Gallatin, Tennessee facts for kids

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City of Gallatin
City
Gallatin Square
Gallatin Square
Official seal of City of Gallatin
Seal
Nickname(s): G-town
Location of Gallatin, Tennessee
Location of Gallatin, Tennessee
Country United States
State Tennessee
County Sumner
Founded 1802
Incorporation 1815
Named for Albert Gallatin
Area
 • Total 22.5 sq mi (58.2 km2)
 • Land 22.0 sq mi (56.9 km2)
 • Water 0.5 sq mi (1.3 km2)
Elevation 538 ft (164 m)
Population (2013)Estimate
 • Total 32,307
 • Density 1,232.3/sq mi (476.4/km2)
Time zone CST (UTC−6)
 • Summer (DST) CDT (UTC−5)
ZIP code 37066
Area code 615
FIPS code 47-28540
GNIS feature ID 1285100
Website http://www.gallatin-tn.gov/
Gallatin TN USA
Gallatin's main commercial street

Gallatin is a city in and the county seat of Sumner County, Tennessee. The population was 30,678 at the 2010 census and 32,307 in 2013. Named for U.S. Secretary of the Treasury Albert Gallatin, the city was established on the Cumberland River and made the county seat of Sumner County in 1802. It is located about 30.6 miles northeast of the state capital of Nashville, Tennessee.

Several national companies have facilities or headquarters in Gallatin, including Gap, Inc., RR Donnelley, Beretta and Servpro Industries, Inc. Gallatin was formerly the headquarters of Dot Records. The city is also home to Volunteer State Community College, a two-year college with more than 70 degree programs.

History

Gallatin was established in 1802 as the permanent county seat of Sumner County, Tennessee, in what is called the Middle Tennessee region. The town was named after Albert Gallatin, Secretary of Treasury to presidents Thomas Jefferson and James Madison. Andrew Jackson became one of the first to purchase a lot when the town was surveyed and platted in 1803. The town was built around a traditional plan of an open square. Jackson founded the first general store in Gallatin.

In 1803 the first courthouse and jail were built on the central town square. In 1815, the town was first incorporated. In the mid-20th century, it operated under a Charter established by a 1953 Private Act of the State Legislature.

During the secession crisis just prior to the Civil War, the citizens of Gallatin hoped to remain neutral and were opposed to secession from the Union. Once the fighting began, however, they gave almost unanimous support to the Confederacy and volunteered to serve in defense of their state.

The Union Army captured Gallatin in February 1862, following Ulysses S. Grant's capture of Fort Donelson. Gallatin was strategic because of the railroad and its location on the Cumberland River, both of which the Union Army sought to control. In July 1862, General John Hunt Morgan recaptured Gallatin and held it until the Confederate forces fell back to Chattanooga in October. In November 1862, Union general Eleazar A. Paine retook the town and Union troops occupied it throughout the remainder of the war. Paine was notoriously cruel and was replaced in command before the end of the war. In her diary, a 16-year-old Alice Williamson described Paine's execution of alleged spies in the town square.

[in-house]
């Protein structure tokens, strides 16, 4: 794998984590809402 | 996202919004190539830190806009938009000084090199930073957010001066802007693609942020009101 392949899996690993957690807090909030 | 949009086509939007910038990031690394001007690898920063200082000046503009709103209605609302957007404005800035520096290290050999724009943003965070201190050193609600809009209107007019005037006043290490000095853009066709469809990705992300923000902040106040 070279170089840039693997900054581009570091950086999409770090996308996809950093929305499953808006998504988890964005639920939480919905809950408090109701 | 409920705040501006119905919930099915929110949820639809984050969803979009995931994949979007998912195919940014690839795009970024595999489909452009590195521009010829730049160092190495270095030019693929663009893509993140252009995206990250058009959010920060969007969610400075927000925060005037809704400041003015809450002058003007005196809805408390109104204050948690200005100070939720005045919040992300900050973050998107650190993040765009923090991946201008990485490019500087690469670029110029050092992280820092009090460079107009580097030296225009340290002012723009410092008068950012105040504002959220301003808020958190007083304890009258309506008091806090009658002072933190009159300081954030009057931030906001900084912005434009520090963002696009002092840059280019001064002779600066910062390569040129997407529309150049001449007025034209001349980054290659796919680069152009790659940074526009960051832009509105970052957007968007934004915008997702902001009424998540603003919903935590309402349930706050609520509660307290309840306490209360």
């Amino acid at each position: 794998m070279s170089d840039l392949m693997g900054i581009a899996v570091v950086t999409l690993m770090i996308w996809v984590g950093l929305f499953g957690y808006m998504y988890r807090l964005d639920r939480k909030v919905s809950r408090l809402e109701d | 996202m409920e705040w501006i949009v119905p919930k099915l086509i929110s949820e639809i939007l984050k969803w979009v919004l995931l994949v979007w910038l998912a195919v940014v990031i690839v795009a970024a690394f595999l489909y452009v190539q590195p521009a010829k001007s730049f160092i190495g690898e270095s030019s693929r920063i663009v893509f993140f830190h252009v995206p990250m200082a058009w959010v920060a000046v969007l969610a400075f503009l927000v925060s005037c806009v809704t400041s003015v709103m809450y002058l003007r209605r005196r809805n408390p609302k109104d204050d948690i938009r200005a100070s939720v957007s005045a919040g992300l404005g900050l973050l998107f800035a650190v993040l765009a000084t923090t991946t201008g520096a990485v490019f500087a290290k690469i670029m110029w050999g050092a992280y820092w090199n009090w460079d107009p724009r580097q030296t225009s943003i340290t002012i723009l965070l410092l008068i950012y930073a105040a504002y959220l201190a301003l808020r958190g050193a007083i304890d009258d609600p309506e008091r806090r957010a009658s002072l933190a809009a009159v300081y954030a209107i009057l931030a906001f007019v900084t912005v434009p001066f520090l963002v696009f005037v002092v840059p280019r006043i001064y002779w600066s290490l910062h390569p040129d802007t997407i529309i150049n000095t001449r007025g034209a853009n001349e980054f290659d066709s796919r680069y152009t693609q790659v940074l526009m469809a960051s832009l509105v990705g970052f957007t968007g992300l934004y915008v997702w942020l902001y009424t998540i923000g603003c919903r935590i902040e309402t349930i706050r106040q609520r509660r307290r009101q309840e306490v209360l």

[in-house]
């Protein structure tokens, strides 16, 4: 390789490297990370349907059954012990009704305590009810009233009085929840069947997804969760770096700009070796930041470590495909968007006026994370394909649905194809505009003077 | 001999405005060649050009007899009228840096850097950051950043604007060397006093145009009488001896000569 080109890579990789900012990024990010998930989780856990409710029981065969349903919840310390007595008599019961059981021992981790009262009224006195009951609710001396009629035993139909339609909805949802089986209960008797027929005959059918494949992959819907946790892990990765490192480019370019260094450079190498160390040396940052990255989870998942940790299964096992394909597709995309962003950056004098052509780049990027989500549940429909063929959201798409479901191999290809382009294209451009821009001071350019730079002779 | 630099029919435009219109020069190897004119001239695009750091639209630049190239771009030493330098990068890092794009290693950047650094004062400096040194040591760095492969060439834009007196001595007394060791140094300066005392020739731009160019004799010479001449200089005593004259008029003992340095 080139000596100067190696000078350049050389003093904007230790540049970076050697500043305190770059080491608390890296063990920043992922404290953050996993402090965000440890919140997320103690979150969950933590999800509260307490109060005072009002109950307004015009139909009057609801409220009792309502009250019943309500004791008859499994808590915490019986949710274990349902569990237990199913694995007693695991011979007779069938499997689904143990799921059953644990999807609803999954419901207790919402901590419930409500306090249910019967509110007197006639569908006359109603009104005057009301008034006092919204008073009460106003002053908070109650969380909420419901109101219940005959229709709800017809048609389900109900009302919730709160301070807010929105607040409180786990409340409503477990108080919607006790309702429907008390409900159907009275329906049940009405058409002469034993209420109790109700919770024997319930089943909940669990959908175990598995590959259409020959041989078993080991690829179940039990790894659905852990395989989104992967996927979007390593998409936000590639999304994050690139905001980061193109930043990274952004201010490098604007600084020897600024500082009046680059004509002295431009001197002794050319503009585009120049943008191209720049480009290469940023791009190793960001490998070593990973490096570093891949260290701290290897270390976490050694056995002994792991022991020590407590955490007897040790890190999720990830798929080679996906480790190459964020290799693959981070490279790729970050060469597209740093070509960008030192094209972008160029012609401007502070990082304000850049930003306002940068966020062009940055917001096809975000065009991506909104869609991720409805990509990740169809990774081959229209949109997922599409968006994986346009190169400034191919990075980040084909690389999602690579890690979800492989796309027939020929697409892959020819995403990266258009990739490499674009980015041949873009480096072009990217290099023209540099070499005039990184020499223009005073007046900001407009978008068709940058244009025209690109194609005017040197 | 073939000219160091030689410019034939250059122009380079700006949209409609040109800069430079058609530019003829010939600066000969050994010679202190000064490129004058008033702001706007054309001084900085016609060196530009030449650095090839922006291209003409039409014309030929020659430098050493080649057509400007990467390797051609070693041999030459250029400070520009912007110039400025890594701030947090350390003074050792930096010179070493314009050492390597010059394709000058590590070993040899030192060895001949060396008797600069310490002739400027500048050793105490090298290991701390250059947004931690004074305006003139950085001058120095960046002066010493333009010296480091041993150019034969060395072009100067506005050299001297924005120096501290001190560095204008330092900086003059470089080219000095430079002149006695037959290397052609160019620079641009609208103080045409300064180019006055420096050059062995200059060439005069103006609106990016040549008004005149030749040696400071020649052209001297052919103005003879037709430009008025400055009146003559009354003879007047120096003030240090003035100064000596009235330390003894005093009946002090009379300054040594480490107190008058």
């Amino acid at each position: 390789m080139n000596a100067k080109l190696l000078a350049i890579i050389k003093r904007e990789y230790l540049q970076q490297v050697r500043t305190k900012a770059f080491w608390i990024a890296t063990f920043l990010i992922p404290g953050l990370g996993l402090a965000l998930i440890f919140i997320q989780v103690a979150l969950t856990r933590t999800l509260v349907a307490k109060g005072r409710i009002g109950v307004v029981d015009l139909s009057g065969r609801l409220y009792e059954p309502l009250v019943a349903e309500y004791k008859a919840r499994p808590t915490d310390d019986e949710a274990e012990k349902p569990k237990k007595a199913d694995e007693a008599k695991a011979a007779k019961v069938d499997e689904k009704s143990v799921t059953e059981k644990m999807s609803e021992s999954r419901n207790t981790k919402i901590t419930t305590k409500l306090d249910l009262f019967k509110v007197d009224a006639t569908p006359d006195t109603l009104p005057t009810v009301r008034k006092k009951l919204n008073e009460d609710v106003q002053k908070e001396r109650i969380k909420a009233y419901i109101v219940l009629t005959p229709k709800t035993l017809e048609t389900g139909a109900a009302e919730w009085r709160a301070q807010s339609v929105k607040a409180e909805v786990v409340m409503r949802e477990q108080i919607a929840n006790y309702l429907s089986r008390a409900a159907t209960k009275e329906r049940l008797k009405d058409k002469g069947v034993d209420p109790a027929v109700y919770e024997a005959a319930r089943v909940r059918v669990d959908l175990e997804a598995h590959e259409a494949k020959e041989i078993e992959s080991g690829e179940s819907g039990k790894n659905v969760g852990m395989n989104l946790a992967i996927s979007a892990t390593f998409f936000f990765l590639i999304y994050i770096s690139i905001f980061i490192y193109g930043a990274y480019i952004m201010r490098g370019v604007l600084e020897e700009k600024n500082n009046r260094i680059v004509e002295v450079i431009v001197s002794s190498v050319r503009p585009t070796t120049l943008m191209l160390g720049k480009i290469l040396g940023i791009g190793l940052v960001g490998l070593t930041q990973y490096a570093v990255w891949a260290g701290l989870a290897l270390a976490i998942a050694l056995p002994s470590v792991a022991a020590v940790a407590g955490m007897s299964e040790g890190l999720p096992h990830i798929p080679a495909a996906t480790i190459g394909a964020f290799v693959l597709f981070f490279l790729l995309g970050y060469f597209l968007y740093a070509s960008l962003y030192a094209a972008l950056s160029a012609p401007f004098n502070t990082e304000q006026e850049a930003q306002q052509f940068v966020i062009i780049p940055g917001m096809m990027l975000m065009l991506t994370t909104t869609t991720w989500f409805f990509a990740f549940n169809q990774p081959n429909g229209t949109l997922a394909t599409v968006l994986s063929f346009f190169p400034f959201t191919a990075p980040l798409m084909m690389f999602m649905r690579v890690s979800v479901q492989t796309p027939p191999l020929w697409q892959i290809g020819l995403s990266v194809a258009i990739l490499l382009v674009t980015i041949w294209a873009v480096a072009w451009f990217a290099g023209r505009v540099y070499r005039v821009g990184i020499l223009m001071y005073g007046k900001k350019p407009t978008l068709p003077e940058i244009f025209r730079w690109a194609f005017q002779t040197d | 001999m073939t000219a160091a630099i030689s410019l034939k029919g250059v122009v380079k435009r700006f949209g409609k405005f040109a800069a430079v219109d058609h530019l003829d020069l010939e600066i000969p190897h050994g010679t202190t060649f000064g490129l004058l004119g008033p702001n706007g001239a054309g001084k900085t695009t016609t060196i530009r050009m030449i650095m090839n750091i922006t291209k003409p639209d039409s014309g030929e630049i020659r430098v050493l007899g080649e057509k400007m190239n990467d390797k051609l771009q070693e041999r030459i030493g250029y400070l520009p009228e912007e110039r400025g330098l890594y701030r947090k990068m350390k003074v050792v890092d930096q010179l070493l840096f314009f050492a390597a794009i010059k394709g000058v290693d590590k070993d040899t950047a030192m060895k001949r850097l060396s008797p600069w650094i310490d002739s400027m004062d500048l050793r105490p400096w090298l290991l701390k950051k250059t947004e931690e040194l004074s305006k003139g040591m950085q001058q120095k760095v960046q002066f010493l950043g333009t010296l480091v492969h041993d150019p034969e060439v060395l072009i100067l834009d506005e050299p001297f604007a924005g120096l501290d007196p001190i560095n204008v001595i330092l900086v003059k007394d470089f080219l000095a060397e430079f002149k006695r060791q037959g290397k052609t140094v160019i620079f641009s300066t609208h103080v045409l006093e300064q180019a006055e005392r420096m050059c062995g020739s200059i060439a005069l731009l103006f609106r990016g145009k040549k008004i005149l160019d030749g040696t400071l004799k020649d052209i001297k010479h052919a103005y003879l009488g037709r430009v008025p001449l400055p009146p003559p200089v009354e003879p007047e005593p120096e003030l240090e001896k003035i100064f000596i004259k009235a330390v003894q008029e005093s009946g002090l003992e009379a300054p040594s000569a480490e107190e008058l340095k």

Following the Emancipation Proclamation in January 1863, slaves fled to the Union troops, who established a "contraband camp" at Gallatin. The slaves were fed and housed and put to work. Schools were set up in the camp so that both adults and children could learn to read and write.

The long enemy occupation drained the area of resources. Union troops lived off the land, confiscating livestock and crops from local farms. By the end of the war, there was widespread social and economic breakdown and dislocation in the area, accompanied by a rise in crime. Occupation forces of the Union Army remained in Gallatin for some time after the war, still living off the land.

In the aftermath of the war, many freedmen moved from the farms into town. At the same time, many white citizens moved from town out to farms to avoid the occupying troops. The area took many years to recover from the disruption of the war years, continued reliance on agriculture, and shift to a free labor system.

In the summer of 1873 Gallatin was devastated by an epidemic of cholera. In the single month of June, 68 people died, including many children. The disease swept through the South, brought by immigrants arriving in New Orleans, and spread by passengers traveling by steamboat and rail. Nashville had 603 fatal cases from June 7–29, with 72 people dying on the day of most fatalities.

Gradually through the late 19th century, Gallatin and its surroundings regained some steady growth. The area was primarily agricultural until the middle of the 20th century. By 1970, industrialization resulted in only half of the county population being considered rural. In 1992, Gallatin was surpassed by Hendersonville as the largest town in the county, though the former remains the county seat. Today it serves in part as a bedroom commuter suburb to the larger city and state capital of Nashville, Tennessee, some 30.6 miles to the southwest.

In April 7, 2006, a tornado struck the city, killing nine people and injuring 150. Volunteer State Community College sustained major damage. This tornado was part of the April 6–8, 2006 Tornado Outbreak.

Geography

According to the United States Census Bureau, the city has a total area of 22.5 square miles (58 km2), of which 22.0 square miles (57 km2) is land and 0.5 square miles (1.3 km2) (2.18%) is water. Gallatin has variety of natural landscapes: open fields, forests, hills, and lakes. The city is located on Station Camp Creek, three miles (5 km) north of the Cumberland River, which was the chief route of transportation in the county's early years of settlement.